That was among the conclusions of researchers from the USDA Economic Research Service (ERS) who studied the grocery purchases of roughly 60,000 U.S. households every year from 2013 to 2017. While they recognized that plant-based products are one of the factors contributing to the additional decline in sales of fluid milk, they are not a primary driver of the change, the researchers affirm.
The rise in plant-based sales from an average of 0.028 gallon per household per week in 2013 to 0.038 gallon per household per week in 2017 only represents about one-fifth of the size of the reduction in purchases of dairy milk. For comparison, Americans were purchasing 0.409 gallons of milk per household per week in 2013 and 0.359 by 2017.
Particularly in the last few decades, the dairy industry has watched fluid milk sales slide, though at the same time, cheese, butter, and yogurt have achieved remarkable sales gains. Clearly, dairy remains an important part of the diet, and for the most part, that extends to fluid milk. In every year of the ERS research, over 91% of households bought cow’s milk at some point. Even among people who bought plant-based products, more than 90% also bought cow’s milk.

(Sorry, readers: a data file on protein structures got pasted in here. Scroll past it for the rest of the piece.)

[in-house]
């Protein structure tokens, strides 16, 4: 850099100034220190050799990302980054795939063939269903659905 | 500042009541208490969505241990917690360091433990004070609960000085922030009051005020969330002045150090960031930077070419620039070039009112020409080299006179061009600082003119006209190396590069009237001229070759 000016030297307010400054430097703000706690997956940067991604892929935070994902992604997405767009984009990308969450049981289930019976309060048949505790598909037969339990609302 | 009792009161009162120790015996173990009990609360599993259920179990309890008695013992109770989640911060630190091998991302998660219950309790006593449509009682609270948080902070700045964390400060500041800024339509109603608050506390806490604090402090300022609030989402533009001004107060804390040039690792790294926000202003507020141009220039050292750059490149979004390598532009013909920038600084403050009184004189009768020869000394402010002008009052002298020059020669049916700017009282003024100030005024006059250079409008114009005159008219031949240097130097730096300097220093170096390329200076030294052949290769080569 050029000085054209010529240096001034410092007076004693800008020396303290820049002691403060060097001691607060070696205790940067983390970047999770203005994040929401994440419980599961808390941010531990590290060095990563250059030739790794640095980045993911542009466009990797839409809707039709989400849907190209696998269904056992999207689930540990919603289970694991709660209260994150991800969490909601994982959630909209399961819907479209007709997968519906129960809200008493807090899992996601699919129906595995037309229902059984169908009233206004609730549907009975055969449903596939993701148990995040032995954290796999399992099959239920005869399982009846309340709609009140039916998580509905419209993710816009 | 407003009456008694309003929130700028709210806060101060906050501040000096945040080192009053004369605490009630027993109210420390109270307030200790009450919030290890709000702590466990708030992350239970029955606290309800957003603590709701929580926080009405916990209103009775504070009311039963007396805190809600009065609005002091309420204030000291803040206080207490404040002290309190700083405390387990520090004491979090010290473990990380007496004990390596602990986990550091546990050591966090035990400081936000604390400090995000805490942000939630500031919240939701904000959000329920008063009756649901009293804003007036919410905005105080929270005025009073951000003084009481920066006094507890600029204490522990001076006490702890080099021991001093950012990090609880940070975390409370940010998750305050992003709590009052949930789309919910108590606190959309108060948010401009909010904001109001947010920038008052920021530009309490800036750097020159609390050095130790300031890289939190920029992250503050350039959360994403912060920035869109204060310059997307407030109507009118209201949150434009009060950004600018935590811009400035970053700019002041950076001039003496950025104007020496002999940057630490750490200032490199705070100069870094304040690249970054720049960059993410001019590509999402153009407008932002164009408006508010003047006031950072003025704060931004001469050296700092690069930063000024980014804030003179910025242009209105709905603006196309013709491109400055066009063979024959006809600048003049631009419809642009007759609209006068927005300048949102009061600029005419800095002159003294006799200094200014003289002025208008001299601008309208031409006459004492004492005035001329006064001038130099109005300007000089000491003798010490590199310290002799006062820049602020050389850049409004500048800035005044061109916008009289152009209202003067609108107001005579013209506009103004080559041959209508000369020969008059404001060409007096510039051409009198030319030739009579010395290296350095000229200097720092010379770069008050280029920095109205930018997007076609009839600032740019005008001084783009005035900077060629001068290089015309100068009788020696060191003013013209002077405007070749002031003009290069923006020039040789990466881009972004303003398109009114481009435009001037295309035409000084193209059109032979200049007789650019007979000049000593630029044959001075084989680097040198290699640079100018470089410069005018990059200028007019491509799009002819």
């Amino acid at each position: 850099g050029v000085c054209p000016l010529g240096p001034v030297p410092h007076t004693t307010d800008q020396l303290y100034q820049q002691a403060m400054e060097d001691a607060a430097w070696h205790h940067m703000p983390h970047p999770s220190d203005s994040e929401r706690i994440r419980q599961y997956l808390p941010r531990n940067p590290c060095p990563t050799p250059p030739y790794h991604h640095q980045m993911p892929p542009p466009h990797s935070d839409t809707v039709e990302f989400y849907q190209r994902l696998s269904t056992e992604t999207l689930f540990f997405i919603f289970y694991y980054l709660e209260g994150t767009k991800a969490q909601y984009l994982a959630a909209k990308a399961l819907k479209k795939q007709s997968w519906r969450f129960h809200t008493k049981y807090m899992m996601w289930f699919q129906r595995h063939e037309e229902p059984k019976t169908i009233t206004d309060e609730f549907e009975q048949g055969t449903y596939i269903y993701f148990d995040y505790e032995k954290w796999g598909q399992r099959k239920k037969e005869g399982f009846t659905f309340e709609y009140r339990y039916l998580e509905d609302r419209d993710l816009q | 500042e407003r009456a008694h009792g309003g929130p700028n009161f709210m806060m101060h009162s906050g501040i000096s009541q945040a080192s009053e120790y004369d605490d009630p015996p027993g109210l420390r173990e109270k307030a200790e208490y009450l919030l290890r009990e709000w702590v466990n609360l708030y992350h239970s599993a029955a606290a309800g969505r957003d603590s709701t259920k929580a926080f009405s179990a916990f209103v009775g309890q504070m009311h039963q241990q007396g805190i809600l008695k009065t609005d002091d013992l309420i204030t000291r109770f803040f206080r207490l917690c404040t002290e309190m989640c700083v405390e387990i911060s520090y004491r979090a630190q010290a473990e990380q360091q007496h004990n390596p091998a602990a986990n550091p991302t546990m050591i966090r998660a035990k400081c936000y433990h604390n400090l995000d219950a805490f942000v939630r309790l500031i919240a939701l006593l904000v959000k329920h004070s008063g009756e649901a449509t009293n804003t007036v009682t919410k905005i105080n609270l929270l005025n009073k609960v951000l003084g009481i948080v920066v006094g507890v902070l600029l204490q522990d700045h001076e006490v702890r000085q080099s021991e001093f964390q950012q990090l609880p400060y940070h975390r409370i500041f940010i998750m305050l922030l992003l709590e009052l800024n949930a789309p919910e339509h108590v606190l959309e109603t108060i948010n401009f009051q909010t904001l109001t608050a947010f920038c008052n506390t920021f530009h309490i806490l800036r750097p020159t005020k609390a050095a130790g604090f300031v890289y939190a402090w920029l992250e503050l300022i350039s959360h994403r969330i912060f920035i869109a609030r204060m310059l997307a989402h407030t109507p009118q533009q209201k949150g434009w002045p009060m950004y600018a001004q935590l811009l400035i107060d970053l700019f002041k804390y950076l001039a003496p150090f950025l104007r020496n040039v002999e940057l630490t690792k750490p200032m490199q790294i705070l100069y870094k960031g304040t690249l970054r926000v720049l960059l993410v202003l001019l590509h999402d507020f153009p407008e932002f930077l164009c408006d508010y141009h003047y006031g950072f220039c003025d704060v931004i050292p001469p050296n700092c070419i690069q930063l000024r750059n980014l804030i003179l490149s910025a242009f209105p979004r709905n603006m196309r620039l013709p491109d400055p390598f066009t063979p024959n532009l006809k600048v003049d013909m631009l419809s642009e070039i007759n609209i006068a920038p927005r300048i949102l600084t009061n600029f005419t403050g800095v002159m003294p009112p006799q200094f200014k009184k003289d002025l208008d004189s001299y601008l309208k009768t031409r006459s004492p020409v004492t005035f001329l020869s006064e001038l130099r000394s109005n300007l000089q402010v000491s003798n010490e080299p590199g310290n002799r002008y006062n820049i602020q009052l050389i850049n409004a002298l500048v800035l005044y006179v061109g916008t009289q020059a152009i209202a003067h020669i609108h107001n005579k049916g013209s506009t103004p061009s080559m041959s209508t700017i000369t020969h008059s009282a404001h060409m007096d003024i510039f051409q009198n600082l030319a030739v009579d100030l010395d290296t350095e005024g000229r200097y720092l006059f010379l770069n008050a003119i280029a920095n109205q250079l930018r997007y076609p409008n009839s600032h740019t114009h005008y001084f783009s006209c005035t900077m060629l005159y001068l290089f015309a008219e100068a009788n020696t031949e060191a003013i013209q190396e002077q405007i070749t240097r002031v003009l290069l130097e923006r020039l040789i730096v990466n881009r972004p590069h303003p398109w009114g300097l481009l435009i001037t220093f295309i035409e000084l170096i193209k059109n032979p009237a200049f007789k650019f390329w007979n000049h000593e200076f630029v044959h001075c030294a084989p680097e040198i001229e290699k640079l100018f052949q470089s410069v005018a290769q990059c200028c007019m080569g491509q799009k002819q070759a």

Some of the factors the researchers believe are contributing more heavily to reduced fluid milk consumption include demographic changes that have resulted in a smaller share of young people in the U.S. and continued generational differences in demand for milk. There are also more options in the beverage case now, such as bottled water and soft drinks, and more meals eaten away from home, where milk is less frequently chosen.
As we saw in 2020, though, people flocked to dairy to drink, eat, snack on, and bake and cook with at home. From early March to the end of December, dairy sales grew by nearly $1 billion according to the National Milk Producers Federation (NMPF). That’s opposed to only a $400 million climb for dairy alternatives.
In that time, every fluid milk category NMPF looked at besides eggnog achieved year-over-year sales gains. Total milk sales growth equaled an additional 103 million gallons sold. Lactose-free milks, which provide an alternative to lactose-intolerant persons who may otherwise be interested in plant-based drinks, saw over 29 million more gallons sold last year than in 2019.
Though dairy demand is changing, the vast majority of Americans recognize that milk, cheese, and yogurt are a nutritious and affordable way to feed themselves and their families. Carrying on the demand growth of the pandemic provides exciting opportunities for dairy farmers and dairy processors.